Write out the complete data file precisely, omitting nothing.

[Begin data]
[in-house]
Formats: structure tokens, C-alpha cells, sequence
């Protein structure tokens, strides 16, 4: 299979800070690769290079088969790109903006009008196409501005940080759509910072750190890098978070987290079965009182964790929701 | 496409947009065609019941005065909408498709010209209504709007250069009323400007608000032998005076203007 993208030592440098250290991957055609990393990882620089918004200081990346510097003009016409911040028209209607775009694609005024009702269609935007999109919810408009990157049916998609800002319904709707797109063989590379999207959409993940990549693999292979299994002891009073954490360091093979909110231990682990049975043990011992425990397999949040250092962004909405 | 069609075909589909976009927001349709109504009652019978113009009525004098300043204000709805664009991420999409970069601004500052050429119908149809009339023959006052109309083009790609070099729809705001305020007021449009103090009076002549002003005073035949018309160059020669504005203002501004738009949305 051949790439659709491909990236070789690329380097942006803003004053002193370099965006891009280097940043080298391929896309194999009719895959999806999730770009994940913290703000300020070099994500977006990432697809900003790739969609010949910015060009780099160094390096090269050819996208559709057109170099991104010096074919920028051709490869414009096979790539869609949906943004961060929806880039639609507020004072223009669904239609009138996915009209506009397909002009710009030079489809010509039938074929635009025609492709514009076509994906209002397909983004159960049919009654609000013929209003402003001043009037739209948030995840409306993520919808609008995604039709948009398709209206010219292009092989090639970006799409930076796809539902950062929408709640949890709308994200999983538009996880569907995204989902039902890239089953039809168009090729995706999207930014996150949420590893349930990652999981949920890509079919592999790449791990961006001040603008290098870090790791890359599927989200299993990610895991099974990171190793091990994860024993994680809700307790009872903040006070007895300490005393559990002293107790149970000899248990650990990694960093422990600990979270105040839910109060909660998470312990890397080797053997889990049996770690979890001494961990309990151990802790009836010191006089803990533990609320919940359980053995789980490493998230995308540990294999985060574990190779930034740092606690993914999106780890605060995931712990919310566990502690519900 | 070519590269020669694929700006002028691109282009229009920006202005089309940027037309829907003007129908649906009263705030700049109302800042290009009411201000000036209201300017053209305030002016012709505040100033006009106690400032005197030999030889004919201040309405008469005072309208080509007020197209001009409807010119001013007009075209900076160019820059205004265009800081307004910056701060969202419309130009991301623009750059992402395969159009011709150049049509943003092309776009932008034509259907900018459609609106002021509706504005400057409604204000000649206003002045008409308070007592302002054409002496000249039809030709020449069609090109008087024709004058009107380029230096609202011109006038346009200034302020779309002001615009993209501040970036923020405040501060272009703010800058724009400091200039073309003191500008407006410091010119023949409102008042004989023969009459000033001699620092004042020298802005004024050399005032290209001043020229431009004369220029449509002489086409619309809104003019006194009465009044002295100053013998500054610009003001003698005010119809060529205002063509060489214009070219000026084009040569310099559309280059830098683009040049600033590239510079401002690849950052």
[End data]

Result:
[in-house]
Formats: structure tokens, C-alpha cells, sequence
């Protein structure tokens, strides 16, 4: 299979800070690769290079088969790109903006009008196409501005940080759509910072750190890098978070987290079965009182964790929701 | 496409947009065609019941005065909408498709010209209504709007250069009323400007608000032998005076203007 993208030592440098250290991957055609990393990882620089918004200081990346510097003009016409911040028209209607775009694609005024009702269609935007999109919810408009990157049916998609800002319904709707797109063989590379999207959409993940990549693999292979299994002891009073954490360091093979909110231990682990049975043990011992425990397999949040250092962004909405 | 069609075909589909976009927001349709109504009652019978113009009525004098300043204000709805664009991420999409970069601004500052050429119908149809009339023959006052109309083009790609070099729809705001305020007021449009103090009076002549002003005073035949018309160059020669504005203002501004738009949305 051949790439659709491909990236070789690329380097942006803003004053002193370099965006891009280097940043080298391929896309194999009719895959999806999730770009994940913290703000300020070099994500977006990432697809900003790739969609010949910015060009780099160094390096090269050819996208559709057109170099991104010096074919920028051709490869414009096979790539869609949906943004961060929806880039639609507020004072223009669904239609009138996915009209506009397909002009710009030079489809010509039938074929635009025609492709514009076509994906209002397909983004159960049919009654609000013929209003402003001043009037739209948030995840409306993520919808609008995604039709948009398709209206010219292009092989090639970006799409930076796809539902950062929408709640949890709308994200999983538009996880569907995204989902039902890239089953039809168009090729995706999207930014996150949420590893349930990652999981949920890509079919592999790449791990961006001040603008290098870090790791890359599927989200299993990610895991099974990171190793091990994860024993994680809700307790009872903040006070007895300490005393559990002293107790149970000899248990650990990694960093422990600990979270105040839910109060909660998470312990890397080797053997889990049996770690979890001494961990309990151990802790009836010191006089803990533990609320919940359980053995789980490493998230995308540990294999985060574990190779930034740092606690993914999106780890605060995931712990919310566990502690519900 | 070519590269020669694929700006002028691109282009229009920006202005089309940027037309829907003007129908649906009263705030700049109302800042290009009411201000000036209201300017053209305030002016012709505040100033006009106690400032005197030999030889004919201040309405008469005072309208080509007020197209001009409807010119001013007009075209900076160019820059205004265009800081307004910056701060969202419309130009991301623009750059992402395969159009011709150049049509943003092309776009932008034509259907900018459609609106002021509706504005400057409604204000000649206003002045008409308070007592302002054409002496000249039809030709020449069609090109008087024709004058009107380029230096609202011109006038346009200034302020779309002001615009993209501040970036923020405040501060272009703010800058724009400091200039073309003191500008407006410091010119023949409102008042004989023969009459000033001699620092004042020298802005004024050399005032290209001043020229431009004369220029449509002489086409619309809104003019006194009465009044002295100053013998500054610009003001003698005010119809060529205002063509060489214009070219000026084009040569310099559309280059830098683009040049600033590239510079401002690849950052």